"A corporation is criminally liable for the federal crimes its employees or agents commit in its interest. Corporate officers, employees, and agents are individually liable for the crimes they commit, for the crimes they conspire to commit, for the foreseeable crimes their coconspirators commit, for the crimes whose commission they aid and abet, and for the crimes whose perpetrators they assist after the fact. The decision whether to prosecute a corporation rests with the Justice Department. Internal guidelines identify the factors that are to be weighed. [...] As in the case of individual defendants, corporation prosecutions rarely result in a criminal trial. More often, the corporation pleads guilty or enters into a deferred or delayed prosecution agreement. During a criminal investigation and throughout the course of criminal proceedings, corporations enjoy many, but not all, of the constitutional rights implicated in the criminal investigation or prosecution of an individual. Corporations have no Fifth Amendment privilege against self-incrimination. On the other hand, the courts have recognized or have assumed that corporations have a First Amendment right to free speech; a Fourth Amendment protection against unreasonable searches and seizures; a Fifth Amendment right to due process and protection against double jeopardy; Sixth Amendment rights to counsel, jury trial, speedy trial, and to confront accusers, and to subpoena witnesses; and Eighth Amendment protection against excessive fines. Corporations cannot be jailed. Otherwise, corporations and individuals face many of the same consequences following conviction. The federal Sentencing Guidelines influence the sentencing consequences of conviction in many instances. Corporations can be fined. They can be placed on probation. They can be ordered to pay restitution. Their property can be confiscated. They can be barred from engaging in various types of commercial activity. The Guidelines speak to all of these."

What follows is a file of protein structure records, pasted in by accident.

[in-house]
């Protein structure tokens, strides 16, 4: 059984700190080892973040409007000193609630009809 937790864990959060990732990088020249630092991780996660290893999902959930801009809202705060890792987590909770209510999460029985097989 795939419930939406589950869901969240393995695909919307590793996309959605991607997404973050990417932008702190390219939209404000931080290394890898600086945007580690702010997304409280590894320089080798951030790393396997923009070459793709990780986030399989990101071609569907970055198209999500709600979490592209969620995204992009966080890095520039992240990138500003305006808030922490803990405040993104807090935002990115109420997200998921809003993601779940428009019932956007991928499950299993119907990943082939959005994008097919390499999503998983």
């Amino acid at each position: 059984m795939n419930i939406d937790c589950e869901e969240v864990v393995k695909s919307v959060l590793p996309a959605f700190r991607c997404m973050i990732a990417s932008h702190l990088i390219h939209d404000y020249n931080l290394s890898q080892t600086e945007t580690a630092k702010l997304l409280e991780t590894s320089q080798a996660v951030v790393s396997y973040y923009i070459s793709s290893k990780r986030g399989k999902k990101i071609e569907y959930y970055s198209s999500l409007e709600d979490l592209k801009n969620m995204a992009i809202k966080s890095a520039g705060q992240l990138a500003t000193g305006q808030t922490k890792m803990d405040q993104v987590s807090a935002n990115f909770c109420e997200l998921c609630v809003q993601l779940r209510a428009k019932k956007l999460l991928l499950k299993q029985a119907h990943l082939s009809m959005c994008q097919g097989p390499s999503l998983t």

CRS Report for Congress, R43293